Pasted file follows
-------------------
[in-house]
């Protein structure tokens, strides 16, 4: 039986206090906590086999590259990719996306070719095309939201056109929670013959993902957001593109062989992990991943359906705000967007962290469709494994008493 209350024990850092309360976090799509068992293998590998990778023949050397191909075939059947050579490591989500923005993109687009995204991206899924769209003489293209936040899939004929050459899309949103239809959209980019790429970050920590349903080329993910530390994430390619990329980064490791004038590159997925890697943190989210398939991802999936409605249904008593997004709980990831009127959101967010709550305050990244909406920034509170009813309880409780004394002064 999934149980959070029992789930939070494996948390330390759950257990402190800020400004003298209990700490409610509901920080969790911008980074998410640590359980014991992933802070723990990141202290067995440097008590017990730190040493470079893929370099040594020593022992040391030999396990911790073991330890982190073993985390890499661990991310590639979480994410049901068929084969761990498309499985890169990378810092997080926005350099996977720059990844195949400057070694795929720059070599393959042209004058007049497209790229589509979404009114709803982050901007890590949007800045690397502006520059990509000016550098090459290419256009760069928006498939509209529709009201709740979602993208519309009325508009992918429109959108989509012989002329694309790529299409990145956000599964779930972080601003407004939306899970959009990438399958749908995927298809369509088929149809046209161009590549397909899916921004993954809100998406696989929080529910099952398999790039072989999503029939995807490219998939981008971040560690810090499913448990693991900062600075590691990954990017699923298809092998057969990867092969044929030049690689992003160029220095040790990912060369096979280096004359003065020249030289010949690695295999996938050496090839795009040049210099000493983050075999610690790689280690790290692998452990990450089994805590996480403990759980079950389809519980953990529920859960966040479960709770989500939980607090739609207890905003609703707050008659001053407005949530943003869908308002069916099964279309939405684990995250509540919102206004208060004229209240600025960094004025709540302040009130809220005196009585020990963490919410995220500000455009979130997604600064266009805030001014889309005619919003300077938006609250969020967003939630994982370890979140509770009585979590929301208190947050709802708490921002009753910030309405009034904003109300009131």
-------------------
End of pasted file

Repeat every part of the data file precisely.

[in-house]
């Protein structure tokens, strides 16, 4: 039986206090906590086999590259990719996306070719095309939201056109929670013959993902957001593109062989992990991943359906705000967007962290469709494994008493 209350024990850092309360976090799509068992293998590998990778023949050397191909075939059947050579490591989500923005993109687009995204991206899924769209003489293209936040899939004929050459899309949103239809959209980019790429970050920590349903080329993910530390994430390619990329980064490791004038590159997925890697943190989210398939991802999936409605249904008593997004709980990831009127959101967010709550305050990244909406920034509170009813309880409780004394002064 999934149980959070029992789930939070494996948390330390759950257990402190800020400004003298209990700490409610509901920080969790911008980074998410640590359980014991992933802070723990990141202290067995440097008590017990730190040493470079893929370099040594020593022992040391030999396990911790073991330890982190073993985390890499661990991310590639979480994410049901068929084969761990498309499985890169990378810092997080926005350099996977720059990844195949400057070694795929720059070599393959042209004058007049497209790229589509979404009114709803982050901007890590949007800045690397502006520059990509000016550098090459290419256009760069928006498939509209529709009201709740979602993208519309009325508009992918429109959108989509012989002329694309790529299409990145956000599964779930972080601003407004939306899970959009990438399958749908995927298809369509088929149809046209161009590549397909899916921004993954809100998406696989929080529910099952398999790039072989999503029939995807490219998939981008971040560690810090499913448990693991900062600075590691990954990017699923298809092998057969990867092969044929030049690689992003160029220095040790990912060369096979280096004359003065020249030289010949690695295999996938050496090839795009040049210099000493983050075999610690790689280690790290692998452990990450089994805590996480403990759980079950389809519980953990529920859960966040479960709770989500939980607090739609207890905003609703707050008659001053407005949530943003869908308002069916099964279309939405684990995250509540919102206004208060004229209240600025960094004025709540302040009130809220005196009585020990963490919410995220500000455009979130997604600064266009805030001014889309005619919003300077938006609250969020967003939630994982370890979140509770009585979590929301208190947050709802708490921002009753910030309405009034904003109300009131």